David’s coronation as king of all Israel had four stages. He established the covenant under God; He seized Jerusalem as his capital; He enjoyed personal prominence; He defended Israel against foreign enemies.
Today, Additional Lessons We Can Learn. First, in David’s reign God established a king, a kingdom and a city, all symbolic of his everlasting rule. David foreshadowed the Christ; his kingdom the church; and the New Jerusalem, the eternal home of God’s people. So much for those who think the past has nothing to teach us; and certainly has no future use.
Second, the value of preparation in serving God. For at least ten years David had anticipated his coronation. He had sometimes been close enough to feel himself crowned; and sometimes so far away it seemed never to come.
But it did, as God planned. Think of it: he came to full authority at a time when age had matured his views, but long before it robbed him of the energy necessary to implement them. God had worked it out, through the bad times and good; through dreary days in the desert strongholds; through delays and setbacks. God can always be trusted. If he has only one speed—His—that deliberate speed never fails to fulfill his purpose. And if the Master’s Return is delayed, let God’s work with David assure us that its very delay guarantees its eventuality!
Third, God always establishes a visible evidence of his Presence. James Garfield once defined a university as educator Mark Hopkins sitting on one end of a log with a student at the other. David defined the kingdom of God as GOD ALMIGHTY the teacher and himself the Student. The church isn’t quite like that. It starts with individuals committing to Jesus, who then become part of a group of people called a church. Jesus is the head of that Body. As we can’t have a body without a HEAD, we can’t see Jesus as a HEAD without his BODY!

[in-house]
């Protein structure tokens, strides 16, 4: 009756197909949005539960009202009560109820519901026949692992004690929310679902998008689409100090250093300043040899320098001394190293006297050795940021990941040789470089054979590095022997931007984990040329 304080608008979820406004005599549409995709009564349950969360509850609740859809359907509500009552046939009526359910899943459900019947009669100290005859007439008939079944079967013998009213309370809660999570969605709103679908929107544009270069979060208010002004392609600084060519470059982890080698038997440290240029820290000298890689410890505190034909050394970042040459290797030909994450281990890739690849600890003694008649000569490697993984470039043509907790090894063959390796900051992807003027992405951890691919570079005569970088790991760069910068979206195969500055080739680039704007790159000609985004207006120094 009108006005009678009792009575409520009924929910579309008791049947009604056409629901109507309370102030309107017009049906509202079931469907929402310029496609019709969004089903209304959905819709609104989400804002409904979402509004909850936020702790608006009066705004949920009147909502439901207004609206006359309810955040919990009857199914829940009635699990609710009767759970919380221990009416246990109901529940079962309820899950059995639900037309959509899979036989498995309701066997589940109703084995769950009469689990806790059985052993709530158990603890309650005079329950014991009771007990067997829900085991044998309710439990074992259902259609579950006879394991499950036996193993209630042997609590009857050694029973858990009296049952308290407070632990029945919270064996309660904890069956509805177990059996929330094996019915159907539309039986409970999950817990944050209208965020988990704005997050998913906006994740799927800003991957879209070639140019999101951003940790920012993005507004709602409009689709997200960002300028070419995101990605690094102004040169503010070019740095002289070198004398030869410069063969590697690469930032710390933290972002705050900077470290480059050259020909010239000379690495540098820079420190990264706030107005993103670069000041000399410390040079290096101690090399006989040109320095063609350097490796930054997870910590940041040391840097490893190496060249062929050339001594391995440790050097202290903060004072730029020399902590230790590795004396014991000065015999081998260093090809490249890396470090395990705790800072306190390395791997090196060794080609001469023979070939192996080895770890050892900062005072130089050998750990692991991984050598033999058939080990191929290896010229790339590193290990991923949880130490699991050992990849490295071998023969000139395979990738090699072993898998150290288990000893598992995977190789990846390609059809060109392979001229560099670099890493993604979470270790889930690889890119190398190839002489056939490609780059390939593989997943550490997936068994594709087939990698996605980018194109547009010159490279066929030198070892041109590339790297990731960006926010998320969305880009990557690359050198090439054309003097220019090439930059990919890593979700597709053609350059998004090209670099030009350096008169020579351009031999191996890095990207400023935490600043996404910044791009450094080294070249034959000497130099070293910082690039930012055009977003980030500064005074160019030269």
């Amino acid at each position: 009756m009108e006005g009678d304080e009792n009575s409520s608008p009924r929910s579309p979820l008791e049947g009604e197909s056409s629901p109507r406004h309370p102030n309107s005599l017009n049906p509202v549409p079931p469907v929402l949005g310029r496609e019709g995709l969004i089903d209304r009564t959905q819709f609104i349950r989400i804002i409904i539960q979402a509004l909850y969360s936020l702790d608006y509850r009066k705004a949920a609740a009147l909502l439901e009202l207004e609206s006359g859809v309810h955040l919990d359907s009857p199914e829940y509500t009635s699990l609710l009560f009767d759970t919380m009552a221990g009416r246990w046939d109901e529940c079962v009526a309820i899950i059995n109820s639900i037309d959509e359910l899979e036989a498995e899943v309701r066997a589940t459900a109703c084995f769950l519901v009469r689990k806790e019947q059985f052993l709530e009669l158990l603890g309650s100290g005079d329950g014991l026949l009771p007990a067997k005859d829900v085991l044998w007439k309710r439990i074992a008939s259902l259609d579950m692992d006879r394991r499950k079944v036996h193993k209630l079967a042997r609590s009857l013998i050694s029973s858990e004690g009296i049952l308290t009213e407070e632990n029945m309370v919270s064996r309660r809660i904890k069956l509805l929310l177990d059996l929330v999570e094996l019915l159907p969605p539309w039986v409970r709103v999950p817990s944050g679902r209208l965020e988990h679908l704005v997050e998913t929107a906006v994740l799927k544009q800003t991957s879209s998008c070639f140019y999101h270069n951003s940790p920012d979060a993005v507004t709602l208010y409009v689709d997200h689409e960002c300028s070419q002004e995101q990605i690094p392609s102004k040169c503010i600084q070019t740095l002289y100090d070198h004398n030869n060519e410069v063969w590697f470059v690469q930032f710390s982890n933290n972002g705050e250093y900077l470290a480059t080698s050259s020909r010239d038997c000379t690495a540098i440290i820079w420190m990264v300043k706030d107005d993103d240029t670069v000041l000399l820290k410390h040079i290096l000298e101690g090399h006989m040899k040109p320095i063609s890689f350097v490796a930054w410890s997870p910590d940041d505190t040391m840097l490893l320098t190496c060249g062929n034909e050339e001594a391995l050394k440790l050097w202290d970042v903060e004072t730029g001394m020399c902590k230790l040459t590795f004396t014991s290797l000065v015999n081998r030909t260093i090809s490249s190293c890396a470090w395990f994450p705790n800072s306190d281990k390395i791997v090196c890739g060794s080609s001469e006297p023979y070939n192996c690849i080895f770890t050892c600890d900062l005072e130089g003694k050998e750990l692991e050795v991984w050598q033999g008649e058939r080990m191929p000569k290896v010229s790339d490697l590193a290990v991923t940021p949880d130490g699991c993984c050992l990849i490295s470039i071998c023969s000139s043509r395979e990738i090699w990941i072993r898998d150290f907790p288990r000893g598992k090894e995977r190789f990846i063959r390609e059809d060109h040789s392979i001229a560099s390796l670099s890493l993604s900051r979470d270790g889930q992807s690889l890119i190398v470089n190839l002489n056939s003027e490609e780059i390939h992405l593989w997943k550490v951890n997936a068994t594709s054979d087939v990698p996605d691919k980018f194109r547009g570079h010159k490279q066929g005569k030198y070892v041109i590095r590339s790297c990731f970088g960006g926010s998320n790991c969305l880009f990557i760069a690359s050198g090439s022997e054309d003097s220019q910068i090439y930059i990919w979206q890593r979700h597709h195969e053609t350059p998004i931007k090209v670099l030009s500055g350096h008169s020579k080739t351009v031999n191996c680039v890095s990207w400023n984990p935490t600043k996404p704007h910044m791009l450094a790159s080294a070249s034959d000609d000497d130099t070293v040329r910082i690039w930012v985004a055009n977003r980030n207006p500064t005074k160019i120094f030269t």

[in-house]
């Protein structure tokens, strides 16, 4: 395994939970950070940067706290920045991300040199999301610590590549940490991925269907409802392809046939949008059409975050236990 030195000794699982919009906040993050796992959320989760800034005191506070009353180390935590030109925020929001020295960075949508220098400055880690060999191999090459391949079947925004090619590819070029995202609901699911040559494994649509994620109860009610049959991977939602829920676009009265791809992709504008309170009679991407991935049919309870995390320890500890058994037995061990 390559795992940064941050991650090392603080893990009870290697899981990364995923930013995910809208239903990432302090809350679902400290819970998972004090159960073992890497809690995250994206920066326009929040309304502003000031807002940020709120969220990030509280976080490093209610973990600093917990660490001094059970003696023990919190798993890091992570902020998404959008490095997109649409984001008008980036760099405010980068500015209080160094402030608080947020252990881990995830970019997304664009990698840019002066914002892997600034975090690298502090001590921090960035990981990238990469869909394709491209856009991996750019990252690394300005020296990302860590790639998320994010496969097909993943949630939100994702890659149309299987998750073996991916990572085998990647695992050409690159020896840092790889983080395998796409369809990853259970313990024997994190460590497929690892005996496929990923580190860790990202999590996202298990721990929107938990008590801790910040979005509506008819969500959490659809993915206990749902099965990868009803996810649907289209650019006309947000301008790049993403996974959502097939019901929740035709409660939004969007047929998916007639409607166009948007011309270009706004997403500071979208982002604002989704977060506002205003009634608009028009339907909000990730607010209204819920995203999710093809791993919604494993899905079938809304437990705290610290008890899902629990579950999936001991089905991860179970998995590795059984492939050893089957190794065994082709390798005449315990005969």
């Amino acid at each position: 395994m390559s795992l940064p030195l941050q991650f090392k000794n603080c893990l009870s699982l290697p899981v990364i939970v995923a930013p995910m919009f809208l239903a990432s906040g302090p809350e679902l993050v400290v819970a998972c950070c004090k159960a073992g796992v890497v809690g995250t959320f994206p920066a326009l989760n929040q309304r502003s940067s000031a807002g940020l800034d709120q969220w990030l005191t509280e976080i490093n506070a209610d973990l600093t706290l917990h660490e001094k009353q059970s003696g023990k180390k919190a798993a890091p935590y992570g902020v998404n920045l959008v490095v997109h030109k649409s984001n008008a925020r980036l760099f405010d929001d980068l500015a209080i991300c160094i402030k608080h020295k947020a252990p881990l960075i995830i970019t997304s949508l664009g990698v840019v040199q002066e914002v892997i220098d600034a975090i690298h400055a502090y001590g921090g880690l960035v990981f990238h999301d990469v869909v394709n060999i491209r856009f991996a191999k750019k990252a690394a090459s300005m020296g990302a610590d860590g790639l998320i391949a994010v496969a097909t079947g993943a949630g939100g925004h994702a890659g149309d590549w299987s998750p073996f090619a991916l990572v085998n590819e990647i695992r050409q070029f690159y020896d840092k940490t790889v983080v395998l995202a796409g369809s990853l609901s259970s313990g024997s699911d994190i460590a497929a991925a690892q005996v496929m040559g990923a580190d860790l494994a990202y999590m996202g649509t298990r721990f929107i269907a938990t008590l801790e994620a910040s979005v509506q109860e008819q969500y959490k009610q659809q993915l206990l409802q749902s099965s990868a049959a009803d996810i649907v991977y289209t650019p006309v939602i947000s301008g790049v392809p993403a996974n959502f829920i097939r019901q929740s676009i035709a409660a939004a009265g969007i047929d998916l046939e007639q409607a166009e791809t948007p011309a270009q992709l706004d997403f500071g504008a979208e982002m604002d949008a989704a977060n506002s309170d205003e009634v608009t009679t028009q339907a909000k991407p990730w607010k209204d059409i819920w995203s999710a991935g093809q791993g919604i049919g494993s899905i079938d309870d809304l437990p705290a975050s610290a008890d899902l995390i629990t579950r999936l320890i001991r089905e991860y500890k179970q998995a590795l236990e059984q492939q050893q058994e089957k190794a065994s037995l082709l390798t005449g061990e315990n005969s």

Fourth, God’s provision in every crisis. God didn’t give Jerusalem to David. He had to TAKE it. He didn’t give it. He had to EARN it. The only thing God GIVES is GRACE that forgives our sins. Everything afterwards as disciples is earned by effort. Let us thank God we can’t earn forgiveness. But let us also devote ourselves to doing the good works God from the first intended us to do Ephesians 2:10.
Here again we perversely reverse it. We want to EARN our way to God—hoping our good deeds will surpass our sins. But we aren’t interested in being fruitful disciples. We want to do what God alone can to save us. We don’t want to do what we must to be Christians. How perverse even believers are.
A closing thought: As Roman historian Tacitus wrote, “Defeat in battle starts always with the eyes.” Germania, p. 137. Thus, the old saying is true: when facing a challenge, whether we think we CAN, or think we CAN’T, we’re probably right. But David never saw a challenge he considered beyond God’s control. His coronation brought a new, vigorous spiritual energy to Israel. The birth of Jesus re-activated it in himself. He continues to fuel his people with immeasurable success if we continue in faithful service. Fini
Books at: www.createspace.com. (Go to search, dropdown to store, Virg Hurley.)
Apologetics book: Their Own Best Defense, Volume 2, Part 1
Books also at www.amazon.com (Virgil Hurley & Virg Hurley)
The Parables of Jesus at www.createspace.com/7164741
Gift of the GIVER:Gifts for the GIVER, Vol. 2 at www.createspace.com/7551153
Their Own Best Defense, Vol. 2, Part 2 at www.createspace.com/7446349